• Included is your “free gift.” This one gets me all the time, sent by solicitors who expect a donation in return. Isn’t a gift something that is given outright without compensation? Then after everything ends up in the trash, the senders have the nerve to forward another letter, asking if you received their free gift; and here’s a form to fill out for sending back some money. Their gift wasn’t intended to be free after all.
  • The book about Trump was a biography “of his life.” Isn’t a biography the history of someone’s life anyhow?

OK, enough of my linguistic pomposity. Sorry, I needed a topic to whine about, like how my dad was never happy unless he was able to gripe about something. It’s not my fault. Bellyaching is embedded in my genes. So are pinpricks. Does that sound like a bunch of poppycock?

One last observation: Baseball has started up again. Opening days were Thursday and Friday of last week. Reading everyone’s posts on Social Media while the sport was shut down due to COVID-19, I noticed how much they claimed to be missing America’s Pastime. Now that the games have begun again, the trolls and naysayers are out in force, belittling the losing team after only two games were played, forecasting their demise already for the season. Now that especially gets my goat. Can’t they just be happy some normalcy has returned to our dark times?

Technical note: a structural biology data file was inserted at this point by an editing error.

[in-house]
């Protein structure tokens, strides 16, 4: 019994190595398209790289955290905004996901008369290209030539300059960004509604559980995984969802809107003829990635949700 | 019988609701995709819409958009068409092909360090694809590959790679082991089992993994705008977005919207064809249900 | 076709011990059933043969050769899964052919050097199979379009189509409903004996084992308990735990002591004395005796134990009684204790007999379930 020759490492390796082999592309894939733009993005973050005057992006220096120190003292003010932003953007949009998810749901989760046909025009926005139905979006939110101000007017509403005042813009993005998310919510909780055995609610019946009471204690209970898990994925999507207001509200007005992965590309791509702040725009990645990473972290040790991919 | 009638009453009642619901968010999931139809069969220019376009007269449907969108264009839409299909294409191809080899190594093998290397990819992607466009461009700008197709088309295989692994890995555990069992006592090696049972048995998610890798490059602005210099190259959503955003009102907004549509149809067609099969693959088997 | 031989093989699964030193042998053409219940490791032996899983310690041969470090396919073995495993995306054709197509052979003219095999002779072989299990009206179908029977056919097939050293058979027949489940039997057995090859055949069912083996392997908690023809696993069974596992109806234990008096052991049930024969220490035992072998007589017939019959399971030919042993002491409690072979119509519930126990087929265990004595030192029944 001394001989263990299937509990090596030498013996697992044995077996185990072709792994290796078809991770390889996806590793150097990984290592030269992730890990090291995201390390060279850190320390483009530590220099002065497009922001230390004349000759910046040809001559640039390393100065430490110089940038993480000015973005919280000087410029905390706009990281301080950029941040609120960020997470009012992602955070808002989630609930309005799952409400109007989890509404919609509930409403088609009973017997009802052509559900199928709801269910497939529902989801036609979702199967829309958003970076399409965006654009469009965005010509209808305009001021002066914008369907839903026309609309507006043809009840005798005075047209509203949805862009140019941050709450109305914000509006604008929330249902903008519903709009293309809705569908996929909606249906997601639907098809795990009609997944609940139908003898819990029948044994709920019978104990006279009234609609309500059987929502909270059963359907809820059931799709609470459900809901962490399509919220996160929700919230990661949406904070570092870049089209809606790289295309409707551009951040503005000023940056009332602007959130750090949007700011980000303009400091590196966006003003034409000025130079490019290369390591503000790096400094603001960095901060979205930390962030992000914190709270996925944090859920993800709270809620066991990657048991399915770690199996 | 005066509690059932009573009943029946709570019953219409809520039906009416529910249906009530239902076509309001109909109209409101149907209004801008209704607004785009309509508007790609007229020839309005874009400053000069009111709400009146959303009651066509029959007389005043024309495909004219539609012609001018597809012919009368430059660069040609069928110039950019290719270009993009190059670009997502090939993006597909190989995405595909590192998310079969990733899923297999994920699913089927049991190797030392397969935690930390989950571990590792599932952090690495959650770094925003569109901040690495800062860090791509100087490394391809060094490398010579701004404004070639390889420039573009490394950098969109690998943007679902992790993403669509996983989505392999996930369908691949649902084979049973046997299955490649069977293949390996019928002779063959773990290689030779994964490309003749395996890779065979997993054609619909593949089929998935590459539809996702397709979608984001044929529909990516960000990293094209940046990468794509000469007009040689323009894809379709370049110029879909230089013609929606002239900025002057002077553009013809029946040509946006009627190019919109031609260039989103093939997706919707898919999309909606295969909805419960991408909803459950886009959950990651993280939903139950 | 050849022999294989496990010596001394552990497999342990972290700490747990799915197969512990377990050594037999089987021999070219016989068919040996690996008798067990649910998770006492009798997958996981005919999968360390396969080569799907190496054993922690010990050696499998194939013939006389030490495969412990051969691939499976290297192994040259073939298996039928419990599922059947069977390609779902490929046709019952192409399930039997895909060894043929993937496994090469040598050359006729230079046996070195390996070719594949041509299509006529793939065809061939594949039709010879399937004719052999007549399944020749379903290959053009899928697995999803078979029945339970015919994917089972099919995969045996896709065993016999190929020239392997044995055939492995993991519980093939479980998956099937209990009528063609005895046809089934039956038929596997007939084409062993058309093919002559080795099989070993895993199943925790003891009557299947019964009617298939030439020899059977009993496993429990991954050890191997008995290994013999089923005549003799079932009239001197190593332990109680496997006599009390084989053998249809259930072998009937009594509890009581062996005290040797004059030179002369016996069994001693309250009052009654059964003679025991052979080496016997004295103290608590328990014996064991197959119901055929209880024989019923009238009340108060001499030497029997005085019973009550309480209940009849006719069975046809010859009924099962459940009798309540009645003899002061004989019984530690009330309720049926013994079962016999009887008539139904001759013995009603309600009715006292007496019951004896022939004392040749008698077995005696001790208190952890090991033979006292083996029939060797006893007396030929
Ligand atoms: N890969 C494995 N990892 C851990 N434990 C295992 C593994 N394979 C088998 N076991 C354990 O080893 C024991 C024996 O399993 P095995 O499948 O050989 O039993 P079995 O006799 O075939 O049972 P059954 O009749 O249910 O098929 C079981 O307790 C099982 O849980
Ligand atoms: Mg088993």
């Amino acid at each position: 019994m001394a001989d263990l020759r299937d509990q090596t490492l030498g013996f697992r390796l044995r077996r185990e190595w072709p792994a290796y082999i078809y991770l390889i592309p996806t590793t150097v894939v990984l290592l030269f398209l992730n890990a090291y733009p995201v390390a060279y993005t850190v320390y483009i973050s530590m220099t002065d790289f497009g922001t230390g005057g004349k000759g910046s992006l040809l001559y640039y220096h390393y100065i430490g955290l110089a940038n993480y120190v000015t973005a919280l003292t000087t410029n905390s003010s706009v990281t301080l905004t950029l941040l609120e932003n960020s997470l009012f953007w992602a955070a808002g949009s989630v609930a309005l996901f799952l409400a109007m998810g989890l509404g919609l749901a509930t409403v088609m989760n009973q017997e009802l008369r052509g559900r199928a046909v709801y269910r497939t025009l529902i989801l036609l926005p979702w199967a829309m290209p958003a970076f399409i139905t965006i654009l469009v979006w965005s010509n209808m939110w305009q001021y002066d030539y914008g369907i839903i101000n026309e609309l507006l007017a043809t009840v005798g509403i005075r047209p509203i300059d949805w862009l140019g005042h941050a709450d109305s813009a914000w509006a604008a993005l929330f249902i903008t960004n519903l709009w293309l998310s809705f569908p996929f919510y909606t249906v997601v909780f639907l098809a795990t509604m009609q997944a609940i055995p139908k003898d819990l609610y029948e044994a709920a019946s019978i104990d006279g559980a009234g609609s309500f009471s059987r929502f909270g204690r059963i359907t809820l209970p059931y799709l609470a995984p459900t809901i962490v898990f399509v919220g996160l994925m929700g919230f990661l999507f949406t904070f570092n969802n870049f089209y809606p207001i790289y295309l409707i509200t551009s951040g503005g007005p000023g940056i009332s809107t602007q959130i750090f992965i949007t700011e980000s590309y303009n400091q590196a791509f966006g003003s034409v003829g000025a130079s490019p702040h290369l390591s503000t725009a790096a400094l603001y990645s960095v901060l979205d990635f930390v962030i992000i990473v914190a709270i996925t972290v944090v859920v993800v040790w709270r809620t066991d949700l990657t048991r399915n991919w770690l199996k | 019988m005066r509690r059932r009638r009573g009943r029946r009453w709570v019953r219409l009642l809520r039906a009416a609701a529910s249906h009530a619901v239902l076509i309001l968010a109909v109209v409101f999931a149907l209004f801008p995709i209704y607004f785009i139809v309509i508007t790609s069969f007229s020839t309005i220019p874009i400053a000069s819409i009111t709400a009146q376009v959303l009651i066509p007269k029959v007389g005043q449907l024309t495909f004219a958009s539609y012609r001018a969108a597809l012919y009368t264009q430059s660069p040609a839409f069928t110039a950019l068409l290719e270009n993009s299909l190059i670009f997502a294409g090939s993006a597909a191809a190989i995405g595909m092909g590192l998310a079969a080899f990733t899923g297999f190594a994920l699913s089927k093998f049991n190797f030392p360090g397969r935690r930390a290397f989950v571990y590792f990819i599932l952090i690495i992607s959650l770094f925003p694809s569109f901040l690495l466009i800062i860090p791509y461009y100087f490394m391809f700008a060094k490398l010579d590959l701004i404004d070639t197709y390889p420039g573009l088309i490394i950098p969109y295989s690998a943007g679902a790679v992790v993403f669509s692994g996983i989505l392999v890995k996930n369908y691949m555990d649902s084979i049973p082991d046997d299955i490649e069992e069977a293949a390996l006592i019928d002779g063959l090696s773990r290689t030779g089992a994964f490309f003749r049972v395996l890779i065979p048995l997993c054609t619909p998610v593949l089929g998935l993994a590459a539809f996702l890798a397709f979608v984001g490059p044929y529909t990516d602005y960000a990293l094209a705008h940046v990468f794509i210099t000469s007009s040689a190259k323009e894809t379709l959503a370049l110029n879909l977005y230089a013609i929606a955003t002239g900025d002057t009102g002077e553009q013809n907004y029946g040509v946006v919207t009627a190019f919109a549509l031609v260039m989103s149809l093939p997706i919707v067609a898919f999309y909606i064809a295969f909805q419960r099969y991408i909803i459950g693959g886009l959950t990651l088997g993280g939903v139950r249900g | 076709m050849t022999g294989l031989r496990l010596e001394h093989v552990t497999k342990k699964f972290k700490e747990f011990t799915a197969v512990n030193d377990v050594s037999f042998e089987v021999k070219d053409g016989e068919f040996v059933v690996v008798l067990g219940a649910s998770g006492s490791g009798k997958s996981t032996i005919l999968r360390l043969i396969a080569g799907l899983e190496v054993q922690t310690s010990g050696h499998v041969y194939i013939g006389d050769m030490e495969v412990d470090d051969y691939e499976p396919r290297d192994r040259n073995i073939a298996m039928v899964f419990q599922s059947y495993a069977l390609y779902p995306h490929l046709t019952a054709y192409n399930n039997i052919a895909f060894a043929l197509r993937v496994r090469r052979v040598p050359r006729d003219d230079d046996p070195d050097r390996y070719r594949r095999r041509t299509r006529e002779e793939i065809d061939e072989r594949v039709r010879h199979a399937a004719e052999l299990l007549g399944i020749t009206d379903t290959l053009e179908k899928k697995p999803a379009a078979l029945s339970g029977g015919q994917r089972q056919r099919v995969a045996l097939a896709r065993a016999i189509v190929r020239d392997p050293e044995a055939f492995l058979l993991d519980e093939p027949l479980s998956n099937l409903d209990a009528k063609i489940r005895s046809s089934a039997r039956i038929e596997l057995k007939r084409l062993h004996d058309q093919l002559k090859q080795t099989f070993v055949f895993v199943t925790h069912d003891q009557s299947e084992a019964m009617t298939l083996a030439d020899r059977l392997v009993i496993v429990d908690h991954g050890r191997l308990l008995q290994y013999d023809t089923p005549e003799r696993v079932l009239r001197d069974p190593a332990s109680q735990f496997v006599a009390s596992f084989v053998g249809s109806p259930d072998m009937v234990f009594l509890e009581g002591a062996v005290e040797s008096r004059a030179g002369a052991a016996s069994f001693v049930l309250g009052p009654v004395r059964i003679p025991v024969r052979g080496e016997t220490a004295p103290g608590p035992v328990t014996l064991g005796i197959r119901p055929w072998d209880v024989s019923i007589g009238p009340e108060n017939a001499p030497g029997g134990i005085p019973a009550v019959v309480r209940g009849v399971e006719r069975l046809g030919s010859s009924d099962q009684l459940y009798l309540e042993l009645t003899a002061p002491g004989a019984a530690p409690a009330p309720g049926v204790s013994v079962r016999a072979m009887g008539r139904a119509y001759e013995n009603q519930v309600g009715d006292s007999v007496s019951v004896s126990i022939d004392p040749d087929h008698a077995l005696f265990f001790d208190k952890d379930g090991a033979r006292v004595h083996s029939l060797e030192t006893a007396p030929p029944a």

I have to laugh at the cardboard cutouts of people sitting in the seats behind home plate. So sad, though, to see the rest of the stadium is empty. We’ve still got a long way to go before the good old days return. Hoping for a vaccine to be developed soon. There I go being redundant myself, complaining again about the pandemic.

In closing, we should all count our blessings, whatever they may be. For me I’m fortunate to be maintaining my health, mobility and sanity, the last of which may be up for debate, however.

Thanks to the two people on Twitter who liked Rie Waits and my latest duet. I’m hoping someone here will enjoy it too. I had described the cover tune as being written and recorded in 1956 by Shirley Goodman and Leonard Lee. After hardly receiving any response, I wondered why.

Perhaps it was listing the year it came out. On Social Media, the parents and even some grandparents of the majority of users weren’t born yet. That would be like me as a youngster not listening to a song written around the turn of the 20th century, like 1902’s “Bill Bailey (Won’t You Please Come Home),” which hit #2 on the top-40 chart for that year.

So I deleted 1956 from our duet’s description.

With all the gloom and doom hanging over our heads these days, it’s time to let the good times roll again!

Thanks for stopping in and for your continued support.

About Mike Slickster

As an early retiree with an honorary doctorate degree from the proverbial "School of Hard Knocks," this upcoming author with a lot of free time on his hands utilizes his expansive repertoire for humorous yet tragic, wildly creative writing that contains years of imaginative fantasy, pure nonsense, classic slapstick, extreme happiness and searing heartbreak; gathered by a wealth of personal experiences throughout his thrilling—sometimes mundane or unusually horrid—free-spirited, rock-'n'-roller-coaster ride around our beloved Planet Earth. Mike Slickster's illustrious quest continues, living now in Act Three of his present incarnation, quite a bit on the cutting edge of profundity and philosophical merriment as seen through his colorful characters, most notably evident in the amusing Thirty Days Across the Big Pond series, all of which can be found at